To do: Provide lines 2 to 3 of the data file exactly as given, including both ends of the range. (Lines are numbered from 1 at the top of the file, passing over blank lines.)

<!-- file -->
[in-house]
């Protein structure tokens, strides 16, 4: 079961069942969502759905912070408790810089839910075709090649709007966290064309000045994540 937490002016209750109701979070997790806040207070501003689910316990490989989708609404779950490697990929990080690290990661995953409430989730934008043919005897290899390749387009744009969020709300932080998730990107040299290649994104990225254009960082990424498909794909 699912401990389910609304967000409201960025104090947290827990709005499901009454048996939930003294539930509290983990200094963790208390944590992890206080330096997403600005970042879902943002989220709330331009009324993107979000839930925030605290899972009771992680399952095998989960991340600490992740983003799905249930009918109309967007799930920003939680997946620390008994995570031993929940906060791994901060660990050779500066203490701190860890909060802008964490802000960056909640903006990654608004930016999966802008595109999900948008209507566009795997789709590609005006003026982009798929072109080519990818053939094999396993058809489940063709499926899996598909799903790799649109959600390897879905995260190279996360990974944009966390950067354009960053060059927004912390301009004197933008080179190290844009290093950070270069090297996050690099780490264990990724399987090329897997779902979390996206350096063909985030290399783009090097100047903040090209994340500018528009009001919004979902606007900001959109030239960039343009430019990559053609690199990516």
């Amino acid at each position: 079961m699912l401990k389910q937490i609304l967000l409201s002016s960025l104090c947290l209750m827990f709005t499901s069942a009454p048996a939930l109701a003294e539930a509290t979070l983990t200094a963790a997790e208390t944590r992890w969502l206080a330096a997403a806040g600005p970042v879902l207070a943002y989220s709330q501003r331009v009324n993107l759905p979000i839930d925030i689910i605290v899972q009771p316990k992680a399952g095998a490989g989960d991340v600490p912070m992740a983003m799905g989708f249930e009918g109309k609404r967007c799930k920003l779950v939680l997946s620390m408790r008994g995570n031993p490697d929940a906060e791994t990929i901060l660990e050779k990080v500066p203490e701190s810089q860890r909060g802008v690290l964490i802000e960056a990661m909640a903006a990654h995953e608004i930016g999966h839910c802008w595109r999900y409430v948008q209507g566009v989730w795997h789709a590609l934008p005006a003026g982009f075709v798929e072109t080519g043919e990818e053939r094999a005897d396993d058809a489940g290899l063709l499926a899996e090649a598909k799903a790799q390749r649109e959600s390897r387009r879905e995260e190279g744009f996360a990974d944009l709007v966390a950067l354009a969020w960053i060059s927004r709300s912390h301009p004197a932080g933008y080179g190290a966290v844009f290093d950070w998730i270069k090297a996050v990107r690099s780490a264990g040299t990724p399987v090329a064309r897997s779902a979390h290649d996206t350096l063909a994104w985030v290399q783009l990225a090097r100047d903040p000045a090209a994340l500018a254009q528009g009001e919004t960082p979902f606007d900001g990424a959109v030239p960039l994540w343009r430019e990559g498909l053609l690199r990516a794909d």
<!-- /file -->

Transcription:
């Protein structure tokens, strides 16, 4: 079961069942969502759905912070408790810089839910075709090649709007966290064309000045994540 937490002016209750109701979070997790806040207070501003689910316990490989989708609404779950490697990929990080690290990661995953409430989730934008043919005897290899390749387009744009969020709300932080998730990107040299290649994104990225254009960082990424498909794909 699912401990389910609304967000409201960025104090947290827990709005499901009454048996939930003294539930509290983990200094963790208390944590992890206080330096997403600005970042879902943002989220709330331009009324993107979000839930925030605290899972009771992680399952095998989960991340600490992740983003799905249930009918109309967007799930920003939680997946620390008994995570031993929940906060791994901060660990050779500066203490701190860890909060802008964490802000960056909640903006990654608004930016999966802008595109999900948008209507566009795997789709590609005006003026982009798929072109080519990818053939094999396993058809489940063709499926899996598909799903790799649109959600390897879905995260190279996360990974944009966390950067354009960053060059927004912390301009004197933008080179190290844009290093950070270069090297996050690099780490264990990724399987090329897997779902979390996206350096063909985030290399783009090097100047903040090209994340500018528009009001919004979902606007900001959109030239960039343009430019990559053609690199990516």
């Amino acid at each position: 079961m699912l401990k389910q937490i609304l967000l409201s002016s960025l104090c947290l209750m827990f709005t499901s069942a009454p048996a939930l109701a003294e539930a509290t979070l983990t200094a963790a997790e208390t944590r992890w969502l206080a330096a997403a806040g600005p970042v879902l207070a943002y989220s709330q501003r331009v009324n993107l759905p979000i839930d925030i689910i605290v899972q009771p316990k992680a399952g095998a490989g989960d991340v600490p912070m992740a983003m799905g989708f249930e009918g109309k609404r967007c799930k920003l779950v939680l997946s620390m408790r008994g995570n031993p490697d929940a906060e791994t990929i901060l660990e050779k990080v500066p203490e701190s810089q860890r909060g802008v690290l964490i802000e960056a990661m909640a903006a990654h995953e608004i930016g999966h839910c802008w595109r999900y409430v948008q209507g566009v989730w795997h789709a590609l934008p005006a003026g982009f075709v798929e072109t080519g043919e990818e053939r094999a005897d396993d058809a489940g290899l063709l499926a899996e090649a598909k799903a790799q390749r649109e959600s390897r387009r879905e995260e190279g744009f996360a990974d944009l709007v966390a950067l354009a969020w960053i060059s927004r709300s912390h301009p004197a932080g933008y080179g190290a966290v844009f290093d950070w998730i270069k090297a996050v990107r690099s780490a264990g040299t990724p399987v090329a064309r897997s779902a979390h290649d996206t350096l063909a994104w985030v290399q783009l990225a090097r100047d903040p000045a090209a994340l500018a254009q528009g009001e919004t960082p979902f606007d900001g990424a959109v030239p960039l994540w343009r430019e990559g498909l053609l690199r990516a794909d």